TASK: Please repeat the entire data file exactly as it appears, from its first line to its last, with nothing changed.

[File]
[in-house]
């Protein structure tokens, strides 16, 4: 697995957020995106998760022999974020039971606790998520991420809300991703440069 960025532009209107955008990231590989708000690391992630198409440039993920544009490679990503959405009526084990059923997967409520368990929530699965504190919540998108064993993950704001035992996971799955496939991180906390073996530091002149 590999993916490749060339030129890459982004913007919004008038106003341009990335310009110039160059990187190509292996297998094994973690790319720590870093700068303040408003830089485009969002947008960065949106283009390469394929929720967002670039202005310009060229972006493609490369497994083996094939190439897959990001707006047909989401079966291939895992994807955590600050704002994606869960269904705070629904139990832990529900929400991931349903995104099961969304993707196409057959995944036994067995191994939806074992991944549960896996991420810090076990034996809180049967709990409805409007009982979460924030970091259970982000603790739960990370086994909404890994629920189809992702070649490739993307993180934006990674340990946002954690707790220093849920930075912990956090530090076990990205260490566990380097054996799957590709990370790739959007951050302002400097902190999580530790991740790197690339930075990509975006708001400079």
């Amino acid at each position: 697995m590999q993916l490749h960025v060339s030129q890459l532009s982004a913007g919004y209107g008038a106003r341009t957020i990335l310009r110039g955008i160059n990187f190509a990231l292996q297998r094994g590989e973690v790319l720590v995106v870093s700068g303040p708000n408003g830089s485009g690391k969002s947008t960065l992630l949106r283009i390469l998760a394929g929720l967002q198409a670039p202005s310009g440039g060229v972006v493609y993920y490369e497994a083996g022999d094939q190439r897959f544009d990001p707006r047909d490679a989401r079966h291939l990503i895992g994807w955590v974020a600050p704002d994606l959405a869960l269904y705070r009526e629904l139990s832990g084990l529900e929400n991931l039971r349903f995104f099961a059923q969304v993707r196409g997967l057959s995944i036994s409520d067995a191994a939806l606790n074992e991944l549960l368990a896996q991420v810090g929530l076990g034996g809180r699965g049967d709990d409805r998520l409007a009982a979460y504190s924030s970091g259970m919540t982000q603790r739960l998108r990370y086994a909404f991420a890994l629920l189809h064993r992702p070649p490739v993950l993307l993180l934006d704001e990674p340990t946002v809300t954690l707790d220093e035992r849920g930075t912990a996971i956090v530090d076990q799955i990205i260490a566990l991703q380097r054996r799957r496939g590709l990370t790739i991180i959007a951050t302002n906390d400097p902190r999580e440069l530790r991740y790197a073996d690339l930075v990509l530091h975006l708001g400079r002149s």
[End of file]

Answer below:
[in-house]
């Protein structure tokens, strides 16, 4: 697995957020995106998760022999974020039971606790998520991420809300991703440069 960025532009209107955008990231590989708000690391992630198409440039993920544009490679990503959405009526084990059923997967409520368990929530699965504190919540998108064993993950704001035992996971799955496939991180906390073996530091002149 590999993916490749060339030129890459982004913007919004008038106003341009990335310009110039160059990187190509292996297998094994973690790319720590870093700068303040408003830089485009969002947008960065949106283009390469394929929720967002670039202005310009060229972006493609490369497994083996094939190439897959990001707006047909989401079966291939895992994807955590600050704002994606869960269904705070629904139990832990529900929400991931349903995104099961969304993707196409057959995944036994067995191994939806074992991944549960896996991420810090076990034996809180049967709990409805409007009982979460924030970091259970982000603790739960990370086994909404890994629920189809992702070649490739993307993180934006990674340990946002954690707790220093849920930075912990956090530090076990990205260490566990380097054996799957590709990370790739959007951050302002400097902190999580530790991740790197690339930075990509975006708001400079």
């Amino acid at each position: 697995m590999q993916l490749h960025v060339s030129q890459l532009s982004a913007g919004y209107g008038a106003r341009t957020i990335l310009r110039g955008i160059n990187f190509a990231l292996q297998r094994g590989e973690v790319l720590v995106v870093s700068g303040p708000n408003g830089s485009g690391k969002s947008t960065l992630l949106r283009i390469l998760a394929g929720l967002q198409a670039p202005s310009g440039g060229v972006v493609y993920y490369e497994a083996g022999d094939q190439r897959f544009d990001p707006r047909d490679a989401r079966h291939l990503i895992g994807w955590v974020a600050p704002d994606l959405a869960l269904y705070r009526e629904l139990s832990g084990l529900e929400n991931l039971r349903f995104f099961a059923q969304v993707r196409g997967l057959s995944i036994s409520d067995a191994a939806l606790n074992e991944l549960l368990a896996q991420v810090g929530l076990g034996g809180r699965g049967d709990d409805r998520l409007a009982a979460y504190s924030s970091g259970m919540t982000q603790r739960l998108r990370y086994a909404f991420a890994l629920l189809h064993r992702p070649p490739v993950l993307l993180l934006d704001e990674p340990t946002v809300t954690l707790d220093e035992r849920g930075t912990a996971i956090v530090d076990q799955i990205i260490a566990l991703q380097r054996r799957r496939g590709l990370t790739i991180i959007a951050t302002n906390d400097p902190r999580e440069l530790r991740y790197a073996d690339l930075v990509l530091h975006l708001g400079r002149s």